The study compared people who complained of SIBO symptoms and brain fog to people who did not complain of any such symptoms.  They were all otherwise healthy.  The study looked at an extensive number of variables, including reported symptoms as well as breath tests, samples from the small intestine taken by endoscopic exam, and metabolic testing for lactic acidosis.   Several of the subjects were also evaluated for intestinal motility using a wireless motility capsule that tracked intestinal transit.  This was a really thorough study of all the possible known issues related to SIBO.

Almost everyone in the Brain Fog group complained of the common SIBO symptoms listed above.  Most of them tested positive for SIBO and had D-lactic acidosis.   By comparison, only a very few people in the non-Brain Fog control group tested positive for SIBO, although they did not report any symptoms.

All of the people in the Brain Fog group were taking probiotics.  Some were taking 2 or 3 different kinds.  Many were also eating probiotic foods like yogurt.  Only a couple of the non-brain-fog control group used probiotics.  Subjects who tested positive for SIBO were treated with antibiotics and asked to stop using probiotic supplements.  At follow up, 85% of the treated subjects reported the brain fog went away, along with most other symptoms.

So what are we to make of this?  Probiotic supplements haven’t been around that long, and have not been evaluated for either effectiveness or side effects.  Another recent article expressed concern about the lack of attention to potential side effects in studies of probiotics and gut microbes.  It’s as if the assumption by pretty much everyone is that Probiotic = Good/Healthy, so why look for problems?  End of discussion.  Perhaps not.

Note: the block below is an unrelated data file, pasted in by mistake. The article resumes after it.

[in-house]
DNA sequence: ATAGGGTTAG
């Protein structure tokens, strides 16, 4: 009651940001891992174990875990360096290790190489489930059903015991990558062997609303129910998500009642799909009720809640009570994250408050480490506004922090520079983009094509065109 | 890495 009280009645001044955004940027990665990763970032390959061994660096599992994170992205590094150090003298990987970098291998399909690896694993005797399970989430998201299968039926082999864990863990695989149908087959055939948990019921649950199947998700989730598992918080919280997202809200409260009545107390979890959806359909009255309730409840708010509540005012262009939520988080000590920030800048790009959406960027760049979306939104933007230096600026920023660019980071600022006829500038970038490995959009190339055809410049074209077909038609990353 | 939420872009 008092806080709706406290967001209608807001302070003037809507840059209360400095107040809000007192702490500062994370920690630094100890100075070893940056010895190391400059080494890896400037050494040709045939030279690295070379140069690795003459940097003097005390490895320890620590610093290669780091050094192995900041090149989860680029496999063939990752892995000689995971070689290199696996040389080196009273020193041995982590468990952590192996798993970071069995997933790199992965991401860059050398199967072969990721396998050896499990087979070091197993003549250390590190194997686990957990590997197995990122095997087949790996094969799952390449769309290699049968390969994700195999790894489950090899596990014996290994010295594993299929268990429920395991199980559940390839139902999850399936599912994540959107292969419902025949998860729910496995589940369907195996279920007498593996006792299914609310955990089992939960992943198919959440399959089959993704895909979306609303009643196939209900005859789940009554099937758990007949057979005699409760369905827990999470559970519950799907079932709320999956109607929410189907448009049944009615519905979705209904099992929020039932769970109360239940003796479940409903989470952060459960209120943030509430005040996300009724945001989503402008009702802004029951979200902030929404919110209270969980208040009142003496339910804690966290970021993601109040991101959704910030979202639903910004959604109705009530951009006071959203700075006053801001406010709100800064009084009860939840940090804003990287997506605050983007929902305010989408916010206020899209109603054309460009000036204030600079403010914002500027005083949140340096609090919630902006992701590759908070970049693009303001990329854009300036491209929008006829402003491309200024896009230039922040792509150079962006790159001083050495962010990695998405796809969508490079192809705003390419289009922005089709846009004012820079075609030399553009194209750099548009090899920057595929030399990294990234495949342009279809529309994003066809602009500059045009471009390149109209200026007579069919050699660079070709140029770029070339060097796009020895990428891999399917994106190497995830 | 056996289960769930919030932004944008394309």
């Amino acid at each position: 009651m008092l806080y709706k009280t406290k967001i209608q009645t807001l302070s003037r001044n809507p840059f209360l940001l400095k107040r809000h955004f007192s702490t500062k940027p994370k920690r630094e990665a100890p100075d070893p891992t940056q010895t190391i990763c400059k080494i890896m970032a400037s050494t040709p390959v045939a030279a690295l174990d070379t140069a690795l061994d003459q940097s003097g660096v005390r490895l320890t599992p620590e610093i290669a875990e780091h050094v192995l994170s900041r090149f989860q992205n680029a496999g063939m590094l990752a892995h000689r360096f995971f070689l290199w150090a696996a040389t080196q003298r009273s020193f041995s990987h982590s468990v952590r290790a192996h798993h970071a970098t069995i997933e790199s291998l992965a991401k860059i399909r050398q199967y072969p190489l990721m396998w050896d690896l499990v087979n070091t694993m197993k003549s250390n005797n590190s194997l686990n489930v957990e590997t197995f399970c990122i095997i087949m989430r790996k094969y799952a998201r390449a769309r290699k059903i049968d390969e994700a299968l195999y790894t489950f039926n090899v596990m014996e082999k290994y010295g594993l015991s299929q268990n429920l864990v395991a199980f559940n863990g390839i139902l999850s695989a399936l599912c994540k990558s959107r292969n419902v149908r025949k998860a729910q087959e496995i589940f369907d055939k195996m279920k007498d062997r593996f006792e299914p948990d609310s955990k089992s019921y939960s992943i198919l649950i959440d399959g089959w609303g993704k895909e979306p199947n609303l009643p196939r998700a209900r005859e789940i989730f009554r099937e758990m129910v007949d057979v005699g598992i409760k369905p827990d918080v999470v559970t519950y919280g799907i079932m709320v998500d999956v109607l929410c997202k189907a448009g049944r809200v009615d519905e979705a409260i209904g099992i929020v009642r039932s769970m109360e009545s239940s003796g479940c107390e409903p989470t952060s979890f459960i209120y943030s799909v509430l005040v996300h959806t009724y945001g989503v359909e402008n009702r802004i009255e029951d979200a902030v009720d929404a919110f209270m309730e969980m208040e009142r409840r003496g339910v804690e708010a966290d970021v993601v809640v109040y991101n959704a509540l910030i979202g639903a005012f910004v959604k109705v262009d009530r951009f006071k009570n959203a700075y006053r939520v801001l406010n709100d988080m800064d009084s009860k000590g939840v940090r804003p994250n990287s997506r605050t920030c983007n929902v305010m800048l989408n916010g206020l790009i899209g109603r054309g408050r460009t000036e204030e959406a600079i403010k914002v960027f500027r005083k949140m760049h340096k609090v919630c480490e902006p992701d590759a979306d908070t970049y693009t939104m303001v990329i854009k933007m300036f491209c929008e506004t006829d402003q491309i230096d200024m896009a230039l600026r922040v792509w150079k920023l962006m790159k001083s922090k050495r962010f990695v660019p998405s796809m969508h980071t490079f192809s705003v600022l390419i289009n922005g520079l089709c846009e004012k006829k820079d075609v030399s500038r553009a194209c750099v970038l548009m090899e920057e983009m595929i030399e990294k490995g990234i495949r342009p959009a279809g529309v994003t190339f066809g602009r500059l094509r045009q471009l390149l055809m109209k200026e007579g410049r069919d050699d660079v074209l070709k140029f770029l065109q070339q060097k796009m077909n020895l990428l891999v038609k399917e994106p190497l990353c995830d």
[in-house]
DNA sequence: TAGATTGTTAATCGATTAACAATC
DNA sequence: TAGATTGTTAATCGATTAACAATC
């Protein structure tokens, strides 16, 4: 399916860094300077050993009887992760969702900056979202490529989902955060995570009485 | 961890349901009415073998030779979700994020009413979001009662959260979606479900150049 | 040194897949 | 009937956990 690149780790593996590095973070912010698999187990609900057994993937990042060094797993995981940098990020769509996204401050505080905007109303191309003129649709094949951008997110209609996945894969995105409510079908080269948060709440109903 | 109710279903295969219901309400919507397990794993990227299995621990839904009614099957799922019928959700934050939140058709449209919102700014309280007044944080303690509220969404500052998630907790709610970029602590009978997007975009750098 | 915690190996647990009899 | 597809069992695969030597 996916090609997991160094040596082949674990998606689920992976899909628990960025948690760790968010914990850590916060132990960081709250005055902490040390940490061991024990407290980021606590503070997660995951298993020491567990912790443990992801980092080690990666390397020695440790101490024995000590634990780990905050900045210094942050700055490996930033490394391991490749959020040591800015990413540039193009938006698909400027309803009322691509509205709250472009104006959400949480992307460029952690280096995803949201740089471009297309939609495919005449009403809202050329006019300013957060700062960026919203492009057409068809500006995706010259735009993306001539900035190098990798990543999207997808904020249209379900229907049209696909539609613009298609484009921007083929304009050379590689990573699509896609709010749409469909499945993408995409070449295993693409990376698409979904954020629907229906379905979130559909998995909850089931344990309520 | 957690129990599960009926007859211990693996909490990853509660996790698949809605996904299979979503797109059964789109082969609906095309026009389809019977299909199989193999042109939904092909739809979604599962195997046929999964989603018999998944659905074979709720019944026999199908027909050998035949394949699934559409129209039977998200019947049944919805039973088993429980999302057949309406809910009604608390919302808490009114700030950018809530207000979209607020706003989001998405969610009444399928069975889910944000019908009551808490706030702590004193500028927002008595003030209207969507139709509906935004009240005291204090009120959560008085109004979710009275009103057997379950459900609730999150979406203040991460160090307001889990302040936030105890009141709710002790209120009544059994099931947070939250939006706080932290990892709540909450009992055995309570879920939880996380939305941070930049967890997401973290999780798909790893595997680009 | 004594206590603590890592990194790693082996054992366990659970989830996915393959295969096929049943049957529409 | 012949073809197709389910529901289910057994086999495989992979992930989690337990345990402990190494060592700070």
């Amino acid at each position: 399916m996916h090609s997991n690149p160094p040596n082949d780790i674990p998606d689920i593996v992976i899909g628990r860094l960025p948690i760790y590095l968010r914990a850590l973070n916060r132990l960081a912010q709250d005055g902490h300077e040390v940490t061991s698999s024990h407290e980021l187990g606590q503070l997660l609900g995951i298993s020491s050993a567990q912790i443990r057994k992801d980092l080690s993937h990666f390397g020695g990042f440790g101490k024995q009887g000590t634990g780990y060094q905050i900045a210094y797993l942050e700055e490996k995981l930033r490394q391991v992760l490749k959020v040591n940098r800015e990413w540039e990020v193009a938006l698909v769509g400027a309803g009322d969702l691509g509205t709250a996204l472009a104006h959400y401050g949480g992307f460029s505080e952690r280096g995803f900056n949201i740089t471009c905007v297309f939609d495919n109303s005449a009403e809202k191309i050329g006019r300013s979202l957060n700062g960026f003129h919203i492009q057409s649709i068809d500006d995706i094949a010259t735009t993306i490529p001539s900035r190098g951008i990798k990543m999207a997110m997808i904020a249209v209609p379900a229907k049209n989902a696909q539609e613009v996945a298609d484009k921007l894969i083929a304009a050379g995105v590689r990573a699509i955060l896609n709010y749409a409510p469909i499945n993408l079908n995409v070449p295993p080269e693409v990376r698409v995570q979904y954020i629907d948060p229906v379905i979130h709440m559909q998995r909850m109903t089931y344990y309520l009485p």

It’s easy to see how this could spiral out of control.  A person has distressing abdominal symptoms like bloating, gas, etc and thinks “Oh, probiotics will fix that” and starts taking random probiotic supplements.  Symptoms may not improve; the person concludes they aren’t talking enough probiotics.  He or she starts taking more, or a different brand.  The possibility that the probiotic supplement is making things worse is never, ever considered.

What to do?

I’m not suggesting all probiotics cause SIBO in all people.  If you’re using a probiotic supplement and all is well, then fine.

If you experience disagreeable digestive symptoms and a probiotic supplement doesn’t seem to be helping, then maybe you should listen to your body rather than to marketing hype.  A gastroenterologist can evaluate your symptoms, and many do the breath testing that can pinpoint whether you have SIBO and need treatment.  Remember, the typical symptoms of SIBO, as well as so-called brain fog can be caused by many other medical conditions, so don’t self-diagnose.

My preference for probiotics is always food over supplements.  Fermented foods have been around for centuries.  But if you think any particular fermented food is causing you problems, you may be right.  Just because a food has a Health Halo doesn’t mean it’s a good choice for you.  You may like yogurt, but not kefir.  Or kombucha may work for you, but not yogurt.

Here are some final tips:

  1. The bacteria related to SIBO ferment carbohydrates.  If your meals are typically heavy on simple carbs like breads or sugary foods and drinks, that could exacerbate the problem.  Better to eat high fiber meals with moderate amounts of protein and healthy fats and little added sugar.
  2. Constant eating prevents your digestive system from ‘cleaning house’.  Hunger is a sign that your stomach and intestine muscles are contracting and flushing out residue, including bacteria.  Let your digestive system do it’s job.